Now after they had left, an angel of the Lord appeared to Joseph in a dream and said, ‘Get up, take the child and his mother, and flee to Egypt, and remain there until I tell you; for Herod is about to search for the child, to destroy him.’ Then Joseph got up, took the child and his mother by night, and went to Egypt, and remained there until the death of Herod. This was to fulfill what had been spoken by the Lord through the prophet, ‘Out of Egypt I have called my son.’
What if, as recorded in Matthew 2, when Joseph, Mary, and Jesus arrived in Egypt as refugees, they were separated by the Egyptian Border Patrol? Then because he was young and prone to the illnesses of infants, exhausted from his journey, dehydrated, and denied medical care by the Border Patrol; Jesus died. What if Jesus died? Where would we be today?
The decorations must come down. The purple and blues of Advent are no more. The bright greens and reds of our poinsettias and trees must be dispersed to the four winds. White is our color now. This is the color of grief, mourning, and death; for we are about to bury a child. An innocent child has died. Where the manger stood days before; the wood is being repurposed to build a tiny coffin.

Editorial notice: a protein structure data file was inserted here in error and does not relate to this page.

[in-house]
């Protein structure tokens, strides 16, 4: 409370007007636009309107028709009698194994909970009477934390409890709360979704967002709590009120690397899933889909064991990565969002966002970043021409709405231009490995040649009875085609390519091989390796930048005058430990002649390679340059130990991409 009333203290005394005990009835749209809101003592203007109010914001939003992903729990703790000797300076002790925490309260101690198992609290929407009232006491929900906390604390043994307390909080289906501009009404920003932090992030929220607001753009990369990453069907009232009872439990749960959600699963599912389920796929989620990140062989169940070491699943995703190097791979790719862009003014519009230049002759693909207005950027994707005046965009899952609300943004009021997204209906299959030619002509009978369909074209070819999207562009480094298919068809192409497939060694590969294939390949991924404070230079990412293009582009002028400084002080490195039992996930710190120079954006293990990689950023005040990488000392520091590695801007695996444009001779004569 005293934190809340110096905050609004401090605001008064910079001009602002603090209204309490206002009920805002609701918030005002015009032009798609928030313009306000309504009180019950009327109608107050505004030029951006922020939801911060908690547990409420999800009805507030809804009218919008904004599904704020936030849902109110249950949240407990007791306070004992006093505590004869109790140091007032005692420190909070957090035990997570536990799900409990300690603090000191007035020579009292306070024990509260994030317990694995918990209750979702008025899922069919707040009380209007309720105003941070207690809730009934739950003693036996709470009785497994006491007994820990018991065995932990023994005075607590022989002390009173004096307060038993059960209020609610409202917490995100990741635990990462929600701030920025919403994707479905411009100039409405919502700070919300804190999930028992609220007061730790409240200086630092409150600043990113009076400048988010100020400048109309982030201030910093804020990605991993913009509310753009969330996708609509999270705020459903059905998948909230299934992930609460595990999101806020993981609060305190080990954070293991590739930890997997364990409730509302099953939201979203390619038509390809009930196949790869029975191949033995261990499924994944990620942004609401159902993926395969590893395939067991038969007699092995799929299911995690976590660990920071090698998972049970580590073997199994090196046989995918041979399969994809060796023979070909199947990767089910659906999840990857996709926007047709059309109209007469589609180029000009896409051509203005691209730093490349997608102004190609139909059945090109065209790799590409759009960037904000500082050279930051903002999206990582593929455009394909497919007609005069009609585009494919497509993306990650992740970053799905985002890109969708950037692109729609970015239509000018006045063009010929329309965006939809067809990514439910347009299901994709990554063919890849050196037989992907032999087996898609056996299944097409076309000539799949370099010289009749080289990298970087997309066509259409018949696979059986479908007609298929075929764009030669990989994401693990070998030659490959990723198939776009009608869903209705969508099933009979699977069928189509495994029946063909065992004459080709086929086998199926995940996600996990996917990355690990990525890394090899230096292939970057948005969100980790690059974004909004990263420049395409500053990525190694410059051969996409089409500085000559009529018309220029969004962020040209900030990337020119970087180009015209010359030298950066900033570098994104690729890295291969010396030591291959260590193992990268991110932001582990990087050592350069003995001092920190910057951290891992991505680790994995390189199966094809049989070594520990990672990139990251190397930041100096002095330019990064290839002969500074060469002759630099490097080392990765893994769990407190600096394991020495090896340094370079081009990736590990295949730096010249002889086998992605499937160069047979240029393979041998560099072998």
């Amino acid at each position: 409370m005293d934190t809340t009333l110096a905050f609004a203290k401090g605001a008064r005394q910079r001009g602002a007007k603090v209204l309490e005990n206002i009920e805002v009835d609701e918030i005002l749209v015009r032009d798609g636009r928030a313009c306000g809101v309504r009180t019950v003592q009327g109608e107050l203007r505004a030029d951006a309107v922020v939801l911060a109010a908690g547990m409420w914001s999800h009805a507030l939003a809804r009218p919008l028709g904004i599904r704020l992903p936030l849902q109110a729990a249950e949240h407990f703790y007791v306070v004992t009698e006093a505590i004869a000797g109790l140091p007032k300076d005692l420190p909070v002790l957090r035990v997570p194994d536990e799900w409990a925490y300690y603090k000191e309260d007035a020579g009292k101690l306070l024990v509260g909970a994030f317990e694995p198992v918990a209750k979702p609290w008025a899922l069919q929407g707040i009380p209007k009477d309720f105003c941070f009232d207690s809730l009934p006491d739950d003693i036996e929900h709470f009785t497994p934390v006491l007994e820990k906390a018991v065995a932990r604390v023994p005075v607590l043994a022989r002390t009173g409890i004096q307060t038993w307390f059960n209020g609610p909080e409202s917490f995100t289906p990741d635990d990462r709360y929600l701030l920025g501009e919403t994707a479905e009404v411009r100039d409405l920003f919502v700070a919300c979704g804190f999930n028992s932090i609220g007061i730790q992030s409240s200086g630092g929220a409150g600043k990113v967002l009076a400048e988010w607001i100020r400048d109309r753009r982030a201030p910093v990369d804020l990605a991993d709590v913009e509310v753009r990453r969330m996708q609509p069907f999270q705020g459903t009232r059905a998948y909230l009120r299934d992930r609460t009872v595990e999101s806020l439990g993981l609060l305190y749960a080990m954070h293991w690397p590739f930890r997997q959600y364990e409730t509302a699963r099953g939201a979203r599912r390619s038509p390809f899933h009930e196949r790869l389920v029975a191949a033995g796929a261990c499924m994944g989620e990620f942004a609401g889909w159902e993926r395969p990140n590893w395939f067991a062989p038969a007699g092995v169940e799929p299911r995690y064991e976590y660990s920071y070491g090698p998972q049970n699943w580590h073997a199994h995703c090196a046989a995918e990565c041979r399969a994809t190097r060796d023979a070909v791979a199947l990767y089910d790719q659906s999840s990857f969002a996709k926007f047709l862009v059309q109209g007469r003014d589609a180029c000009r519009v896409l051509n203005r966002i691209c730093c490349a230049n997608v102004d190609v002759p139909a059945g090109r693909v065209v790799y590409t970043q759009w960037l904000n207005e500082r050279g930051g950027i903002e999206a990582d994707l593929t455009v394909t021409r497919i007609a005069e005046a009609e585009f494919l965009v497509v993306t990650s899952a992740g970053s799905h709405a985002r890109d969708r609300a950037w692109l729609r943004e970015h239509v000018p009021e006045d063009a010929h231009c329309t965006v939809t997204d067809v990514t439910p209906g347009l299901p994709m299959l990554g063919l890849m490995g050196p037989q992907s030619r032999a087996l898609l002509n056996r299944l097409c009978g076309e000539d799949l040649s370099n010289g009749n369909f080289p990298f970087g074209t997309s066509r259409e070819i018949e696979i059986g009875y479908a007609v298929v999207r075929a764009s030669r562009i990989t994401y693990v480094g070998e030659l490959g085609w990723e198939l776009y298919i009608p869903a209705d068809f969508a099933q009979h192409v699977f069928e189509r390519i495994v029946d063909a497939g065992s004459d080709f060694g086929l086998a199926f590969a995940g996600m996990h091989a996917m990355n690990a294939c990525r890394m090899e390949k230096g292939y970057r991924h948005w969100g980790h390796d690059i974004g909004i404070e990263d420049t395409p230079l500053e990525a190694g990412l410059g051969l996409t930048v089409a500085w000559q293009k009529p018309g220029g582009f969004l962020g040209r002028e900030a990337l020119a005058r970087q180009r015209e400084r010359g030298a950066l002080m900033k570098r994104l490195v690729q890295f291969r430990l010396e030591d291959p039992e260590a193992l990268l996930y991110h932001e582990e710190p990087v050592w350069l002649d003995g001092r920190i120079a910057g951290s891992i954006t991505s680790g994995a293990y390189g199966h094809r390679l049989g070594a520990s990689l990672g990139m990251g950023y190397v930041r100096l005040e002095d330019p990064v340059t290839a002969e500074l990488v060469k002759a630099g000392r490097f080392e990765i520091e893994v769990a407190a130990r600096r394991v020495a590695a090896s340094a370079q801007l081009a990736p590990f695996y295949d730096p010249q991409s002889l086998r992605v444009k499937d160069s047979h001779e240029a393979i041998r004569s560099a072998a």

The mother and father can only watch from a distance. They can offer nothing but their overwhelming sadness and grief. Their child is dead. Jesus, the name chosen and the word given, is no more.
Those who witnessed the miracle of birth are gone. In fear of their lives and unable to make the border crossing, the shepherds returned to their villages in the hills.
In the frenzy of the dark, among the whispered threats from death squads and gangs, the beauty ended, and the killing began. Jesus, Mary, and Joseph fled through the wilderness to a place of safety. Egypt was guarded, grand, and beyond the reach of those who killed children. This they believed.
They traveled at night. Darkness was the desert’s only blanket. Wrapped in the safety of its blank anonymity, they moved toward Egypt with other migrants. The rhythm of sleeping and moving was a delicate dance to preserve their limited supplies of food and water. On occasion, they met others eating east or south. Out of charity, they would offer them water and fruit. These days were rare. However, every day was frightening. Only when they reached Egypt would they know they were safe. The Egyptians, Joseph thought, would treat them fairly and honestly. He knew he was wrong.
Safety is such a meaningless word. Joseph is locked in a cage with other men. His wife is sitting in chains. This is for their safety. The Border Patrol cares about their safety yet they didn’t care about the safety of their son Jesus, who they watched die.
Jesus, the refugee child, died in their care. Christmas is over. It ended before it ever really began. Christmas funerals are hard. This one may be the toughest yet.
Richard Lowell Bryant